Sowing Herb Seeds
The Green Thumb Series


ne of my favorite pleasures of the season is small-scale gardening.

Every year I grow a small herb garden on my back deck and it’s so much fun to tend to a fast-growing assortment of herb plants.

This year, I’m also sowing herb seeds and throughout this post… I’ll show you just how easy this part of the gardening process can be.


It’s wonderful to drop a few simple seeds in the dirt and watch them slowly sprout from the soil and reach for the sun.

I also buy quite a few established herb plants every year and plant them in ready soil for near-immediate gratification.

You can see some of my previous herb garden efforts here, here and here.

I typically use peat pots to sow my herb seeds but this year, I also decided to try egg shell containers just for the fun of it.

As you use eggs for your various recipes, just save the egg shell halves.  I used my egg shell collection efforts to make a delicious quiche (which I’ll share here later in an upcoming post).


You’ll need a good seed compost which you can pick up at most garden shops or nurseries.

Fill the egg shells with soil.


This year, I’m sowing a nice collection of herbs including two kinds of Oregano, Lemon Balm, Basil and Cilantro just to name a few.

During early growth, many sprout varieties look very similar.  I have a super easy way to label the shells so my herbs don’t mixed up as they begin to break through the dirt.

If you have a printer at home, you can make these markers very quickly.

Line up your seed packets and lay them on the printer glass and make several copies.


Then, simply cut the herb headings right off the top of the copies.

Trim the excess paper around each name.


Use a thin strip of tape to attach a cake-pop stick to the back of each label.

Voila, instant herb seedling markers.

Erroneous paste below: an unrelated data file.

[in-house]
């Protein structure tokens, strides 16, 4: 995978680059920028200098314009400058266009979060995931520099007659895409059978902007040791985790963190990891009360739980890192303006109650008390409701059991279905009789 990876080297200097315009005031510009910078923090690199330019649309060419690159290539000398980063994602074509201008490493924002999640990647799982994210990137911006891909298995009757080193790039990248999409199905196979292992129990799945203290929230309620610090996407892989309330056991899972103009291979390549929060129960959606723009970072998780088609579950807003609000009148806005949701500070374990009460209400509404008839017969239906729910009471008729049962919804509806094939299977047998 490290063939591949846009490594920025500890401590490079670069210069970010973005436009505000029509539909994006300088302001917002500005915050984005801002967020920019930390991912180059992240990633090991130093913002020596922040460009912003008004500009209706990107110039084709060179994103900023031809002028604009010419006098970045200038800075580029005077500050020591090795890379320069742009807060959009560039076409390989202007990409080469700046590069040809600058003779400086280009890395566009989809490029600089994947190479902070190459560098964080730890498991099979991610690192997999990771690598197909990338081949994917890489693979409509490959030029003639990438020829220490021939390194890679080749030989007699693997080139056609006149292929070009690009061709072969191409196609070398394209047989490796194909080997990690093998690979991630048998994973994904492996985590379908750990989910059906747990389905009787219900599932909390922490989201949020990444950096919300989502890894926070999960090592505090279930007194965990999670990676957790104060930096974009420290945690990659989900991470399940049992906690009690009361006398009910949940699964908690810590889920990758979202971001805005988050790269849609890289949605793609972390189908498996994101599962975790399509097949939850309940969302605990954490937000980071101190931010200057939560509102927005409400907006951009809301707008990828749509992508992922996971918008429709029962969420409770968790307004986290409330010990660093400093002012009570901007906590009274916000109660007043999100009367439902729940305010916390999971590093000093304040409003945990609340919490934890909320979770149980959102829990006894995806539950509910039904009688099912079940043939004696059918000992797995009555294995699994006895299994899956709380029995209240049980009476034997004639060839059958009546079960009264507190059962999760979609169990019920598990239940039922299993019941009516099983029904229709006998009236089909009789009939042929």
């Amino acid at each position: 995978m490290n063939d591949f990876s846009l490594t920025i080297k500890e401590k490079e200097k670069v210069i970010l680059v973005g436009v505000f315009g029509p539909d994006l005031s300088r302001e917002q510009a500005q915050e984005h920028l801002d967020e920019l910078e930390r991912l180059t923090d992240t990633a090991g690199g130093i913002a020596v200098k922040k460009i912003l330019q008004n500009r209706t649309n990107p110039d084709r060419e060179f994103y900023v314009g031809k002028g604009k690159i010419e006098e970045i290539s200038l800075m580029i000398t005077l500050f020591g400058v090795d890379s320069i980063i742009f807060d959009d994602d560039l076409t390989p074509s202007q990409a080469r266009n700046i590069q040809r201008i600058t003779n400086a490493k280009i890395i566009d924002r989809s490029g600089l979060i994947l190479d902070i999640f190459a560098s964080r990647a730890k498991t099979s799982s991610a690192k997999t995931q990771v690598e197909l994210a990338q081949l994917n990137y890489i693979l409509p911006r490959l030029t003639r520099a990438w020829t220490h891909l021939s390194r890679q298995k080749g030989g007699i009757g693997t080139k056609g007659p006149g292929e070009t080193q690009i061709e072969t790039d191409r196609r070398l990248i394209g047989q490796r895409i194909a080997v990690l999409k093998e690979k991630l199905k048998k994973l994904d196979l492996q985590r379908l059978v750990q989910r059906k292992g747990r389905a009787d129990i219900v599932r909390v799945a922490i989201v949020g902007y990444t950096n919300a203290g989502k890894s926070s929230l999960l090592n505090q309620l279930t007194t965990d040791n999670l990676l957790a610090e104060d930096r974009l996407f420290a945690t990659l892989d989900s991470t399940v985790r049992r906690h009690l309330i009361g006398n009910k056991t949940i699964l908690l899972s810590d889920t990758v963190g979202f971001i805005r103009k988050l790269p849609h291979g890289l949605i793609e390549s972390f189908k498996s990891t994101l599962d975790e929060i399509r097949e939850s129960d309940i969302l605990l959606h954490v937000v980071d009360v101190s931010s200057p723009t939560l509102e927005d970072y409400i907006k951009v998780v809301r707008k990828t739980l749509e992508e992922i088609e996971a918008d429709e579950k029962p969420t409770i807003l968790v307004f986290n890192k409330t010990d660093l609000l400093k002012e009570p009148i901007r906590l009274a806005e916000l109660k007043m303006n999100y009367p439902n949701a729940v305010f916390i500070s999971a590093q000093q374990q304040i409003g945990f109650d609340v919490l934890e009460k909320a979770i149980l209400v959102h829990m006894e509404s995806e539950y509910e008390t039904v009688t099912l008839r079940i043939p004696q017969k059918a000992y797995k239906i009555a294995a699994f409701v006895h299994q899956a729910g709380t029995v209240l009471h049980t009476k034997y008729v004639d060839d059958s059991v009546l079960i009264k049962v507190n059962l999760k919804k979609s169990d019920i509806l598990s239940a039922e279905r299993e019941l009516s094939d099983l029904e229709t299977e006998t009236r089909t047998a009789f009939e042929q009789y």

Insert a marker in each egg shell.

Then, add the corresponding seeds to the soil making sure to space them about 2-3 centimeters apart.


I’m still relying on my trusty peat pots to go along with my egg shell containers.

For these markers, I used a rubber stamp to add a cute image to the top of a Popsicle stick and a marker to add the name of each of the herbs.


These markers are sweet, simple and oh-so cute.

Place your starter containers in a well-let, sunny window and watch and wait for everything to start to come alive.


After significant sprouting, transplant the entire container to larger herb garden pots for the harvest to come.

The peat pots and the egg shells are biodegradable and will be absorbed into whatever soil-filled pot you plant them in.

Stay tuned, I’ll be sure to give you a look at how my little herb garden is growing later in an upcoming post.

Sowing seeds graphic4


Thanks for stopping by.

I’ll see you back here next time. 

  • Shirley@Housepitality Designs

    What a great idea with using the egg shells as starters for herbs!!…love it!…Just re-subscribed as your posts dropped from my email…oh that Feedburner issue…Have a very happy and safe Memorial Day weekend!

  • Elaine Tutman

    very timely post – nicely done, as always. i plan ato plant a few things next week. Thanks for the inspiration. best wishes, Nana Banana

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